Terrible Life Choices Lead Bald Eagle Family to Seagoville Power Line. Can They Be Saved?

Keep Dallas Observer Free
I Support
  • Local
  • Community
  • Journalism
  • logo

Support the independent voice of Dallas and help keep the future of Dallas Observer free.

Seagoville, Texas, the spot where 635 dead-ends into despair, has long been a destination for lives that have taken a seriously wrong turn. Typically, these folks wind up at FCI Seagoville, the town's federal prison and third-largest employer. More rarely, as in the case of a family of bald eagles, their trail of bad decisions leads them to the top a high-voltage power line.

God intended bald eagles to soar majestically over the Grand Canyon and whatever's left of our amber waves of grain, diving occasionally to sink a pair freedom-loving talons into a terrorist's swarthy flesh or to alight gently on Bill O'Reilly's shoulder. Their natural habitat may indeed extend into North Texas, where it might be appropriate for them to do flyovers at a Rangers game (current season excluded) or a Tea Party rally. But no just deity would intend such a resplendent creature to wind up in Seagoville.

One wonders what caused these particular birds to spiral to this nadir. Was it meth? That would explain a lot, including their apparent obliviousness to the danger posed by high-voltage power lines, but it's a bit too neat. These birds are returning to their aerie year after year, as DFW Urban Wildlife has chronicled, generation after generation. They are trapped in an inescapable cycle of misery and ignorance, the chicks never knowing that they were born to be symbols of freedom and opportunity.

Perhaps this weekend's attempt by Oncor and the U.S. Fish and Wildlife Service to move the nest will prompt the birds to turn over a new leaf and establish a new, more promising life. At the very least, hopefully it will mean that their terrible decisions will no longer endanger the power supply of tens of thousands of responsible human beings.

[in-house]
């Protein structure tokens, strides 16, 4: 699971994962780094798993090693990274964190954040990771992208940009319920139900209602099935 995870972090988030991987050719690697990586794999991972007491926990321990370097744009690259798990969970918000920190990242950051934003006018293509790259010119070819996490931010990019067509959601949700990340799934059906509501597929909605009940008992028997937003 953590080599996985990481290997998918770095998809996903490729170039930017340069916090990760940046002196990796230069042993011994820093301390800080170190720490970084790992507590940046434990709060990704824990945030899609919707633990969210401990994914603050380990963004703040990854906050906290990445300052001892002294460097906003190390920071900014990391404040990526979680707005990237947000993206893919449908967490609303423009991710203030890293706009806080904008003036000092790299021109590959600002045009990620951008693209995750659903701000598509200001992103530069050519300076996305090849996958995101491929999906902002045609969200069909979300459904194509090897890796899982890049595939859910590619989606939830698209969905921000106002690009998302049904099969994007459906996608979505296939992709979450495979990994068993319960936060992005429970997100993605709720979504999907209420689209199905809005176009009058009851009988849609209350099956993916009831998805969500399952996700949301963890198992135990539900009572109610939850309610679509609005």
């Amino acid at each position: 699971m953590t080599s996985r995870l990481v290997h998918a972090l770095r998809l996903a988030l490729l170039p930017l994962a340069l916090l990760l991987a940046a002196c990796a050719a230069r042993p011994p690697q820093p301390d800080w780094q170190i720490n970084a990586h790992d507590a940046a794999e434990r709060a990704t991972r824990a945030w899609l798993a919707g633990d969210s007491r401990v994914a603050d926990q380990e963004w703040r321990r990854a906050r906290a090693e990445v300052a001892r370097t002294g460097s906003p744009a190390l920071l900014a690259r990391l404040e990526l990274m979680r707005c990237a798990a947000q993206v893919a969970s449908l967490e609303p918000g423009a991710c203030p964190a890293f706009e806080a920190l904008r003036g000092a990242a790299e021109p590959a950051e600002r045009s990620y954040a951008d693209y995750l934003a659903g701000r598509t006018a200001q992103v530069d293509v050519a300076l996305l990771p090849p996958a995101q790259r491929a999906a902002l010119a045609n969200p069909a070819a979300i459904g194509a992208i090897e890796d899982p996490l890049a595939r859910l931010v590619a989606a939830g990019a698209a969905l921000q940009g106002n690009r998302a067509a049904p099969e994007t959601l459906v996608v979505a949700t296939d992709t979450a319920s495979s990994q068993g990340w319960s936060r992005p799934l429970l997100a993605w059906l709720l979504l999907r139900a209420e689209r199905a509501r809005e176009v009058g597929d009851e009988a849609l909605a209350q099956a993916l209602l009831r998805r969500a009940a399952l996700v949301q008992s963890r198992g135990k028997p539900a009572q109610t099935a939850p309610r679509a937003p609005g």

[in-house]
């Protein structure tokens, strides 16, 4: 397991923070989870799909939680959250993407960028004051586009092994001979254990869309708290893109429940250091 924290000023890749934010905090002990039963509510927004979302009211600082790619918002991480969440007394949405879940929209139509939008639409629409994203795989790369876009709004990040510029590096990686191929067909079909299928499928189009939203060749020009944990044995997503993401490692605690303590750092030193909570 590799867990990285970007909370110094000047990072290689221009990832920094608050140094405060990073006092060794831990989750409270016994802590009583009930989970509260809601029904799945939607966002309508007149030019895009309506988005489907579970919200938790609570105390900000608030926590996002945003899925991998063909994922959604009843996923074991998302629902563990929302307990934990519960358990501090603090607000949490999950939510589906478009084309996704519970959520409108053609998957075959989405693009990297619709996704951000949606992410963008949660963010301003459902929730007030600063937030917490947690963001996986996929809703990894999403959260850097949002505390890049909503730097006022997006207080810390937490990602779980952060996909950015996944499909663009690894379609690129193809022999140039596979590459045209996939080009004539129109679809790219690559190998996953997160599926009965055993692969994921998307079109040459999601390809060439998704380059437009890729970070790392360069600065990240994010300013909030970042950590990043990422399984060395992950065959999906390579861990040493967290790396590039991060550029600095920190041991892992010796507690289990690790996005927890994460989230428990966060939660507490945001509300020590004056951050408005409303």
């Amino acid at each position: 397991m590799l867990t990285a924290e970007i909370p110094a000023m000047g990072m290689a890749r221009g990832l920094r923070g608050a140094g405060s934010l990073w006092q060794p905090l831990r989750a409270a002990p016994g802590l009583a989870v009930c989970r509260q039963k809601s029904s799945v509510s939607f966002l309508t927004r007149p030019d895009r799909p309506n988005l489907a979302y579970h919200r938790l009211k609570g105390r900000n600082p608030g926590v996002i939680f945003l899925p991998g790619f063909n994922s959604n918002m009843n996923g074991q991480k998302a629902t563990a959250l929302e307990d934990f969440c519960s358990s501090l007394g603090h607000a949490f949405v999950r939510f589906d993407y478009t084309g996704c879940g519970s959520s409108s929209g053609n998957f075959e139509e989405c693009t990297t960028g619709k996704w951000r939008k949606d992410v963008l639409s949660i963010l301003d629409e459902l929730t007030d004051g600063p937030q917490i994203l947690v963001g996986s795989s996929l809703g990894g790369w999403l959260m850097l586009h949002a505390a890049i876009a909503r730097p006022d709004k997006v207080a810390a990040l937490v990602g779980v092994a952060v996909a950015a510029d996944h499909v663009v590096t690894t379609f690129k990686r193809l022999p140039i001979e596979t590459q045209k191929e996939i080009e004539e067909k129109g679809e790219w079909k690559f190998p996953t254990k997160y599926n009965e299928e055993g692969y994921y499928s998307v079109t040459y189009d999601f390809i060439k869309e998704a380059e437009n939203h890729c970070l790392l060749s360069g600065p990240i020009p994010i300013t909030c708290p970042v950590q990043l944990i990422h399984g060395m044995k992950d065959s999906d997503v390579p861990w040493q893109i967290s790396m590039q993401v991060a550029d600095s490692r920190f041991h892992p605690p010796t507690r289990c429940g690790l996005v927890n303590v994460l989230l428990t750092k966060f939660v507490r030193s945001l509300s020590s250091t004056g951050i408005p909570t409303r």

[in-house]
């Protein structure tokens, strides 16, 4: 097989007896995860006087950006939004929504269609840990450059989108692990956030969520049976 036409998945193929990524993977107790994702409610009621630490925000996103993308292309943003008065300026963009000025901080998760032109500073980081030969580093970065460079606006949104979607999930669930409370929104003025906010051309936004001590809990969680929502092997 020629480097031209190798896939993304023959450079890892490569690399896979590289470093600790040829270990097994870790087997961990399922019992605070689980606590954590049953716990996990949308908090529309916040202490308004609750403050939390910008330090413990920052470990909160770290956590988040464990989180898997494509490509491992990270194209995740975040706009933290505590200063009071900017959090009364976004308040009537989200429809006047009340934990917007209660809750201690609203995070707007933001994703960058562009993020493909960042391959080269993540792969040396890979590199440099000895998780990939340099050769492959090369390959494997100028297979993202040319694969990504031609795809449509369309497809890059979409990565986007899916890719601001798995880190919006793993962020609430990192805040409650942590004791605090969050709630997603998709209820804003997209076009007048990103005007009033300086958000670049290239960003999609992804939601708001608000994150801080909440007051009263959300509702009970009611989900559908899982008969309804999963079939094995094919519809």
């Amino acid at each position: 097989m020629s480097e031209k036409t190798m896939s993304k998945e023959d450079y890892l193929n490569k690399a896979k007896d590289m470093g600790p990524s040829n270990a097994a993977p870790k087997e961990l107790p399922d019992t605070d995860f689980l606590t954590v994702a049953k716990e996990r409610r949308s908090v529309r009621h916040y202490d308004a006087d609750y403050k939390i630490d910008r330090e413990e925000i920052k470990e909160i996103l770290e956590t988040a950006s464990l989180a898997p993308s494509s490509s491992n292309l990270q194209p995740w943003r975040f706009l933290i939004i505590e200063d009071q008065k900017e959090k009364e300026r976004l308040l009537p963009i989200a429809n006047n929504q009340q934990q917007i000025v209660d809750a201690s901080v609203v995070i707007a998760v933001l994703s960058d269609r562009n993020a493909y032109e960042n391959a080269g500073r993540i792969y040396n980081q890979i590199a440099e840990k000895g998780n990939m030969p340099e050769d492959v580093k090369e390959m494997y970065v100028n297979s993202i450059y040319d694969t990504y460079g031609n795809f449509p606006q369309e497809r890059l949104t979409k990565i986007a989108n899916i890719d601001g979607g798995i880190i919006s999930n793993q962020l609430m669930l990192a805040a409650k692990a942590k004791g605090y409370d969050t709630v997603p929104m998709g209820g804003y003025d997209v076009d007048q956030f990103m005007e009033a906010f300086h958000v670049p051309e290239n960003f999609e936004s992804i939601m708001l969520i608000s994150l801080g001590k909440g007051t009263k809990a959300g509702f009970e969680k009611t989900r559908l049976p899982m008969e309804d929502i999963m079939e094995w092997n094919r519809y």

Send your story tips to the author, Eric Nicholson.

Keep the Dallas Observer Free... Since we started the Dallas Observer, it has been defined as the free, independent voice of Dallas, and we would like to keep it that way. Offering our readers free access to incisive coverage of local news, food and culture. Producing stories on everything from political scandals to the hottest new bands, with gutsy reporting, stylish writing, and staffers who've won everything from the Society of Professional Journalists' Sigma Delta Chi feature-writing award to the Casey Medal for Meritorious Journalism. But with local journalism's existence under siege and advertising revenue setbacks having a larger impact, it is important now more than ever for us to rally support behind funding our local journalism. You can help by participating in our "I Support" membership program, allowing us to keep covering Dallas with no paywalls.

We use cookies to collect and analyze information on site performance and usage, and to enhance and customize content and advertisements. By clicking 'X' or continuing to use the site, you agree to allow cookies to be placed. To find out more, visit our cookies policy and our privacy policy.


Join the Observer community and help support independent local journalism in Dallas.


Join the Observer community and help support independent local journalism in Dallas.